Musicians are barely getting a slice of music industry revenue, largely eating off of live performances instead. For ’Tour Tales,’ we dig into the rider requests, delayed shows, diligent preparation, and future of touring by talking with the multitude of people that move behind the scenes. Record executives, photographers, tour managers, artists, and more all break down what goes into touring and why it’s still so vital to the livelihood of your favorite artists. What happens on tour stays on ‘Tour Tales.’
“There have been times when Bans will be on these huge festival stages and would just jump off the stage, and he would look at me like he’s expecting me to jump, too. I always have to jump, and if I fall, it’s whatever. You have to get the shot,” Maya told REVOLT.
How did you link up with Yung Bans?
I reached out to Yung Bans last year when he had 20,000 followers on Instagram. I hit him up like, ‘Let’s work.’ He responded back hours after like, ‘Pull through to the studio.’ I ended up pulling through to the studio a couple of days after. We did one shoot at the studio and he was like, ‘You’re going to be my photographer.’ From there, it’s been history. Now, I shoot all his album covers, huge shows, and festivals. He has a tour coming up.
His popularity is fairly new. So, what are his fan reactions like?
The coolest reactions are when we’re coming back from a show weekend and his fans are at the airport. It’s the coolest thing to see people at the airport waiting for Bans. He’s a normal kid. He’s my best friend.
When it comes to shooting him live, what sort of shots do you look to get?
When he’s in the middle of the stage, I love going behind him with a wide shot and getting the whole picture. I wait for when the fire comes up or something legendary to happen. Bans is such an iconic and timeless kid, you don’t know what he’s going to do at a show. He’ll always be stage-diving. A Bans show is one of the craziest shows. It’s legendary.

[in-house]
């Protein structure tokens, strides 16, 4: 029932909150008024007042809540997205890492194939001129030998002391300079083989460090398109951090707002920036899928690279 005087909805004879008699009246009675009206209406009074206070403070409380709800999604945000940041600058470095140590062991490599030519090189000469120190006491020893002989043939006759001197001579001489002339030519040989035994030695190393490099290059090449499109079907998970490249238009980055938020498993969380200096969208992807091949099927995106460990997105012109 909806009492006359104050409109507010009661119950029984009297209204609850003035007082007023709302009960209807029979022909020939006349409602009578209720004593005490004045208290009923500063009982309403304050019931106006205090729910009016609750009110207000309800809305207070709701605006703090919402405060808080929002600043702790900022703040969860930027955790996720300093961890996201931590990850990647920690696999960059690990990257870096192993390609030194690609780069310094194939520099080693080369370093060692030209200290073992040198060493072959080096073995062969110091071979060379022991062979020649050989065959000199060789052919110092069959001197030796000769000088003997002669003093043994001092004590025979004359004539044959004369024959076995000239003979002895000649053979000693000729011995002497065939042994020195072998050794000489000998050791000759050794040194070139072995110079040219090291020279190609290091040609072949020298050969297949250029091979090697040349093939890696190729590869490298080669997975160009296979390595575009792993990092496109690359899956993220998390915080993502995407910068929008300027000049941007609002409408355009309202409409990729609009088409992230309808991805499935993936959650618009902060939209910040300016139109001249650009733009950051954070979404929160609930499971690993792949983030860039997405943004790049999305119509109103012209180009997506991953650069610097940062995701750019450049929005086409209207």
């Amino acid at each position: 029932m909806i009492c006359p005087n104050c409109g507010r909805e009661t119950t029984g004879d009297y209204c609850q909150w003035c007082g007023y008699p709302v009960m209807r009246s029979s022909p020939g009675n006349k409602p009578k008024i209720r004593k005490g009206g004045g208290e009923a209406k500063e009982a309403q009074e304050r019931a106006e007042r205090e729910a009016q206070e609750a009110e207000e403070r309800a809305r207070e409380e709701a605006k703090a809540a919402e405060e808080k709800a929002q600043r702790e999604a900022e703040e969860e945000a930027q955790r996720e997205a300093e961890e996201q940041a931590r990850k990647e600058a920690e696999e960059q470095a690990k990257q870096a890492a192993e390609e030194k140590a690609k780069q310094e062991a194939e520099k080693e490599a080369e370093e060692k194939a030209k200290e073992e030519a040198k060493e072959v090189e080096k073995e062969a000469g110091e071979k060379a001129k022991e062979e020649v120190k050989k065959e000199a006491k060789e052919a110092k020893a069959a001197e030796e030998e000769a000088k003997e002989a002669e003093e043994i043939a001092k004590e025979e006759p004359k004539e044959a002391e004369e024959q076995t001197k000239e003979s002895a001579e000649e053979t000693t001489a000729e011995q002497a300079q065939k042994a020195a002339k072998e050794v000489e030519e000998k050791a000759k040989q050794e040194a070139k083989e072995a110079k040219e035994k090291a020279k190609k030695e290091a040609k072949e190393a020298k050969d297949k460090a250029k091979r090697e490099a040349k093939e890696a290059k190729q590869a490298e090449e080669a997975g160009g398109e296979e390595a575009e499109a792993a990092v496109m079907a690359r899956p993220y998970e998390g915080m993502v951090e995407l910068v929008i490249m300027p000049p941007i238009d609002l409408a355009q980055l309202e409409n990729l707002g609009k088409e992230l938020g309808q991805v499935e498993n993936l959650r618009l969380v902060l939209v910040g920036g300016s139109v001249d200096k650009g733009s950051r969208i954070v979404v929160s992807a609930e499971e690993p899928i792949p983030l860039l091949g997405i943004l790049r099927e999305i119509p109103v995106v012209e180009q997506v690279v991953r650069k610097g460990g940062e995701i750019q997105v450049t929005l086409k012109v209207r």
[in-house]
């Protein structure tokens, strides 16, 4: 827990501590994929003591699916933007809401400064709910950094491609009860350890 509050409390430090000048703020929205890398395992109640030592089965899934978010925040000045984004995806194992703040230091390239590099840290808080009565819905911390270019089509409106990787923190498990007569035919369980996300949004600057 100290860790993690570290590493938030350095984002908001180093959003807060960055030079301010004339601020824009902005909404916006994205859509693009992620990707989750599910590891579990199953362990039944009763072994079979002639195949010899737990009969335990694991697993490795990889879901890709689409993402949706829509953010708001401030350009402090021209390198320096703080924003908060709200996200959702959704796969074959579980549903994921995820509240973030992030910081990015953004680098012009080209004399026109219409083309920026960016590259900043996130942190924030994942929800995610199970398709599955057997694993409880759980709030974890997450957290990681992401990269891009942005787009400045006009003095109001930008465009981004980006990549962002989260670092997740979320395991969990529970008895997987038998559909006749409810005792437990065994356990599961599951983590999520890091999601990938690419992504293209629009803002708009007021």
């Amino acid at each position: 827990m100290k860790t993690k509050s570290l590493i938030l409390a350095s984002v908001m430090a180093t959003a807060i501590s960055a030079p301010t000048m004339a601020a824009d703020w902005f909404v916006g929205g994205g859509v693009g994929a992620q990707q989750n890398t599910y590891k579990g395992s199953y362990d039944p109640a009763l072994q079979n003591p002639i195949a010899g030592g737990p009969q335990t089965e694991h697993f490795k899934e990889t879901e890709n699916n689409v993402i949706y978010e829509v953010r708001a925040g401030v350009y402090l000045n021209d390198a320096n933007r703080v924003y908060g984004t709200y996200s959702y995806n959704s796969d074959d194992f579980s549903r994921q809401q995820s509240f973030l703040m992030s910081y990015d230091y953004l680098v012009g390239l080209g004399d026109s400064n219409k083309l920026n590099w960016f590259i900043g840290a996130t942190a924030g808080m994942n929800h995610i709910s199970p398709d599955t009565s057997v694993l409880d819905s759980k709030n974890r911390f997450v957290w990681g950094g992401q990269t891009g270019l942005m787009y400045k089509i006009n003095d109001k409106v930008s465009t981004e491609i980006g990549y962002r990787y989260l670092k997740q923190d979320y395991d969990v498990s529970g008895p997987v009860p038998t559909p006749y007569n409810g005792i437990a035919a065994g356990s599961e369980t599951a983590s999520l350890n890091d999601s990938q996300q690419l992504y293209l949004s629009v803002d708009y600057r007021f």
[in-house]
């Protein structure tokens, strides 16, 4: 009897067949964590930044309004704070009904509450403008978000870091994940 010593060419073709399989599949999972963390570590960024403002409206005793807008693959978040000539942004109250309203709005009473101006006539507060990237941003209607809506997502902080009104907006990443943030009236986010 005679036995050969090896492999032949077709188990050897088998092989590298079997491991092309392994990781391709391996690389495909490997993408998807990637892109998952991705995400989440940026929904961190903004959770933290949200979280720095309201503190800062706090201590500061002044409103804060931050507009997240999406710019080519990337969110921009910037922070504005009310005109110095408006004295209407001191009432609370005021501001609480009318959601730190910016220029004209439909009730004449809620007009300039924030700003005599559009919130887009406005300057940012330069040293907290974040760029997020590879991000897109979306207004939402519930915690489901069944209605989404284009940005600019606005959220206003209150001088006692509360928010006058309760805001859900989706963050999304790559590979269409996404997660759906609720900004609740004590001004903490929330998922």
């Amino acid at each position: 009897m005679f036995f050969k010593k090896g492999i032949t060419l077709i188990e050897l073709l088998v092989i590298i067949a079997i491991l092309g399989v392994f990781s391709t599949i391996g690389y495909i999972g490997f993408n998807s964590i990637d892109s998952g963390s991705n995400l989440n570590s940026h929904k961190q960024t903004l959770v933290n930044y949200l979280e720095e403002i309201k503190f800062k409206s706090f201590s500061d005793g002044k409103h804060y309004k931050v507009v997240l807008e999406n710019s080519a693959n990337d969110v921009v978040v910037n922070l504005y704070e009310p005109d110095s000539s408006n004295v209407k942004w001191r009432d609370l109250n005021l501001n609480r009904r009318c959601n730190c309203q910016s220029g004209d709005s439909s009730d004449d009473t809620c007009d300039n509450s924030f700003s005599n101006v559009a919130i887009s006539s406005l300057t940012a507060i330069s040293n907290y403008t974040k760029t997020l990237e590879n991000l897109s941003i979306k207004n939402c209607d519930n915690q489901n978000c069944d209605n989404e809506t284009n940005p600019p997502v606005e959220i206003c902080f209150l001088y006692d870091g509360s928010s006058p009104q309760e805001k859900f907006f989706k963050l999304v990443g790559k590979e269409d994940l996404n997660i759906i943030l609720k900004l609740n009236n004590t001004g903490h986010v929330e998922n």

What’s one song from him that you know you’re going to get a great shot from?
‘ILOVEITWHENTHEYRUN’ with him and XXXTentacion. The crowd goes nuts. There are mosh pits. The song gets you going. It makes you want to run through a wall or something crazy. I remember at the Rolling Loud show... he performed that song. He was onstage performing and then he just ran into the crowd. He had so much energy. That’s why it’s so much fun shooting him. He has tours coming up. He just got off house arrest.
How did him being on house arrest affect your working relationship?
I’m not going to lie, it was probably the coolest experience ever working with someone like that and has trouble doing stuff. It was so cool seeing how this kid blew up on house arrest. Once I started talking to him, I realized he was a lot like me with social media stuff and branding himself. I shot the album cover for Vol. 5. We shot it in his bedroom. People thought it was shot in a photo studio when it was actually shot in this little condo in the middle of nowhere in Georgia.
What’s the most impressive thing you’ve done at a show to get a shot?
There have been times where Bans will be on these huge festival stages and would just jump off the stage, and he would look at me like he’s expecting me to jump, too. I always have to jump and if I fall it’s whatever. You have to get the shot. I love running around with Bans in the photo pit.
Earlier you said Bans was your best friend. What are memories you have on tour with him that show that friendship?
That’s my best friend. I’ll hit him up and we’ll go bowling together. We’ll go to arcades. Bans looked out for YNW Melly’s younger brother when Melly went to jail, and Bans always takes him to Dave & Buster's.
Who’s the better bowler?
I’m way better than Bans. He’s trash (laughs). I know that for a fact.
What’s usually on Bans’ rider?
Condoms, Gushers, towels. He's like a kid. We’re all like kids running around. He likes his junk food.
You also shot Kodie Shane, and her shows have produced some of your best photos in my opinion.
Thank you. That’s the first-ever person I shot with. I knew Kodie before she was Kodie Shane. I went to a concert in Atlanta and Kodie opened up for Rich the Kid. She was lit, so I emailed her manager — her mom. I wrote, ‘I would love to shoot with Kodie some time.’ This was when she didn’t have that many followers. This was when she had 50-60k on Instagram.